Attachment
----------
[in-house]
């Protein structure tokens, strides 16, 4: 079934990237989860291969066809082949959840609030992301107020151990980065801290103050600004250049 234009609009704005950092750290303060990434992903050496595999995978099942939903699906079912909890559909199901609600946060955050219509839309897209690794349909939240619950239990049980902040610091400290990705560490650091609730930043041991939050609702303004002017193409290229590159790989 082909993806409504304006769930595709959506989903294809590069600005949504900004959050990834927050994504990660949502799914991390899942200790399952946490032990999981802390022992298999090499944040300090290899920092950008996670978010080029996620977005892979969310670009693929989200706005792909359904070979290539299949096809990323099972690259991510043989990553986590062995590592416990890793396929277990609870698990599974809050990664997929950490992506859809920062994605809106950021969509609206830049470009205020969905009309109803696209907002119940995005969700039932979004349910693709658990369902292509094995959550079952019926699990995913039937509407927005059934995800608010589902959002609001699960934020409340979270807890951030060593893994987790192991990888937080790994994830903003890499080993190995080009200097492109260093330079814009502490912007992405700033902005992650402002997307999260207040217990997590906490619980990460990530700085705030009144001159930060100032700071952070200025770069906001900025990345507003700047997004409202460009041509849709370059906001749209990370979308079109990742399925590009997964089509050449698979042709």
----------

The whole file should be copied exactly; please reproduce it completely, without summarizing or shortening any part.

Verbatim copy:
[in-house]
């Protein structure tokens, strides 16, 4: 079934990237989860291969066809082949959840609030992301107020151990980065801290103050600004250049 234009609009704005950092750290303060990434992903050496595999995978099942939903699906079912909890559909199901609600946060955050219509839309897209690794349909939240619950239990049980902040610091400290990705560490650091609730930043041991939050609702303004002017193409290229590159790989 082909993806409504304006769930595709959506989903294809590069600005949504900004959050990834927050994504990660949502799914991390899942200790399952946490032990999981802390022992298999090499944040300090290899920092950008996670978010080029996620977005892979969310670009693929989200706005792909359904070979290539299949096809990323099972690259991510043989990553986590062995590592416990890793396929277990609870698990599974809050990664997929950490992506859809920062994605809106950021969509609206830049470009205020969905009309109803696209907002119940995005969700039932979004349910693709658990369902292509094995959550079952019926699990995913039937509407927005059934995800608010589902959002609001699960934020409340979270807890951030060593893994987790192991990888937080790994994830903003890499080993190995080009200097492109260093330079814009502490912007992405700033902005992650402002997307999260207040217990997590906490619980990460990530700085705030009144001159930060100032700071952070200025770069906001900025990345507003700047997004409202460009041509849709370059906001749209990370979308079109990742399925590009997964089509050449698979042709």